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Marine jet crashes in Arizona

A Harrier refuels during a training exercise over California.
A Harrier refuels during a training exercise over California.
Marine Lance Cpl. Michael Thorn

An AV-8B Harrier ground-attack aircraft crashed in an unpopulated area south of Phoenix on May 9, the U.S. Marine Corps announced later that day.

The pilot ejected safely and was transported to a local hospital for evaluation, according to Marine Corps Air Station (MCAS) Miramar in San Diego, which is home to the aircraft’s unit, the Third Marine Aircraft Wing. A tweet indicated the pilot is “doing well.”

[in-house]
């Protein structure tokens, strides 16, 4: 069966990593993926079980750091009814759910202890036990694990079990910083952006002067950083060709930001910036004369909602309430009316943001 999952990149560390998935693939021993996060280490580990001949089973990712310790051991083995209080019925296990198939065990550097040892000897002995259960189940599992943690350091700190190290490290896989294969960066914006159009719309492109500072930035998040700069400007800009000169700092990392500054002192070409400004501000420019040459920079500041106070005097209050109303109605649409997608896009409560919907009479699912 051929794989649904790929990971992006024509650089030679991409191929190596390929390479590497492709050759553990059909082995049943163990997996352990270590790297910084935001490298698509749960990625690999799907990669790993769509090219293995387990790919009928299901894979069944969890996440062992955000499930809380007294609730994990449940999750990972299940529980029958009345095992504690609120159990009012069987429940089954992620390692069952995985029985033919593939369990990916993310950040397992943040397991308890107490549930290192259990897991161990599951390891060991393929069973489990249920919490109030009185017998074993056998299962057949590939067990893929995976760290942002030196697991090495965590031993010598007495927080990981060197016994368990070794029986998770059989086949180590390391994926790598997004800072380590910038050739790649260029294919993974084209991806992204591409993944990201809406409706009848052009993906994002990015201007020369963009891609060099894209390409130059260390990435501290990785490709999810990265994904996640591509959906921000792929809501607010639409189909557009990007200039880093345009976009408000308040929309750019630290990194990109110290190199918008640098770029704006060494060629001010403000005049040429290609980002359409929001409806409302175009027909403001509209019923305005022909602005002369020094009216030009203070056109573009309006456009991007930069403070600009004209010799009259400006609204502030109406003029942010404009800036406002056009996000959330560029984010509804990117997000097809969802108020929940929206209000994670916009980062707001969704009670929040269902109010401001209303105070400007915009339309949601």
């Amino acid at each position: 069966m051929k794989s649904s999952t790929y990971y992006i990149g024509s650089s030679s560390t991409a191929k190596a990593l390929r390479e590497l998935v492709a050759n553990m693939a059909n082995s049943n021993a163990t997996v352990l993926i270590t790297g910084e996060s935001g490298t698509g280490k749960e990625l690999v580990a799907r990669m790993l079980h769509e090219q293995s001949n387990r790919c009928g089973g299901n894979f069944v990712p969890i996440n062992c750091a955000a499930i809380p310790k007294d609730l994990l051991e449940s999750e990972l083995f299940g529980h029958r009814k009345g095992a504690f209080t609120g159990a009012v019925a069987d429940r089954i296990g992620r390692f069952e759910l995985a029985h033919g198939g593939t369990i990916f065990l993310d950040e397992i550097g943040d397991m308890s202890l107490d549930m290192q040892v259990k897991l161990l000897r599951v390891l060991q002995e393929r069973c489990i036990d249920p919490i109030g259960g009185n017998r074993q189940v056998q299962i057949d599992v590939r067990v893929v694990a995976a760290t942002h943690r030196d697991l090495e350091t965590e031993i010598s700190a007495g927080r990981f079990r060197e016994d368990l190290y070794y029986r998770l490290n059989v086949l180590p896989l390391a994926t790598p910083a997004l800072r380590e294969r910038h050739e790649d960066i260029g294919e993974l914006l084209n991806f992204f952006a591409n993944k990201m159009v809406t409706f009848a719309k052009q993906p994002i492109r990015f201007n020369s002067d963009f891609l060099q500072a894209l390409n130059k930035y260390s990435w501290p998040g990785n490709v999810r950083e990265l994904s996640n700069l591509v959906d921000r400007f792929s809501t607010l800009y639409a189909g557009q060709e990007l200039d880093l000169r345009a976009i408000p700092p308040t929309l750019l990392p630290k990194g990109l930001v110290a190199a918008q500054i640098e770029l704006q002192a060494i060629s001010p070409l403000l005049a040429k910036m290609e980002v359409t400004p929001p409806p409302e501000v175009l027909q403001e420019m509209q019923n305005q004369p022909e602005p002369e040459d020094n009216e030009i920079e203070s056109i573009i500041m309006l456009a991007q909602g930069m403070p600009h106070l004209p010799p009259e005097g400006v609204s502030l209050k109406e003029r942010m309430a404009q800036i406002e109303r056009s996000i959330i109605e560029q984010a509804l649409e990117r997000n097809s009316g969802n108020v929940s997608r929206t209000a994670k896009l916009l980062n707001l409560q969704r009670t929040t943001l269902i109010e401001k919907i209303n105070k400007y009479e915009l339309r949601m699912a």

The jet took off from MCAS Yuma in Arizona, where it is stationed, and went down near Sacaton, Ariz., at about 2:30 p.m. local time, said MCAS Miramar, which added that an investigation will be conducted to determine the cause of the crash. Local media reports tweeted by the Marines showed the aircraft's charred remains.

Built decades ago by McDonnell Douglas, now part of Boeing, the fixed-wing, single-engine AV-8B "jump jet" is notable for its unique ability to take off and land vertically. It is slated to be replaced by the Lockheed Martin-built F-35B, a stealthy, short-takeoff-and-vertical-landing fighter now under development.

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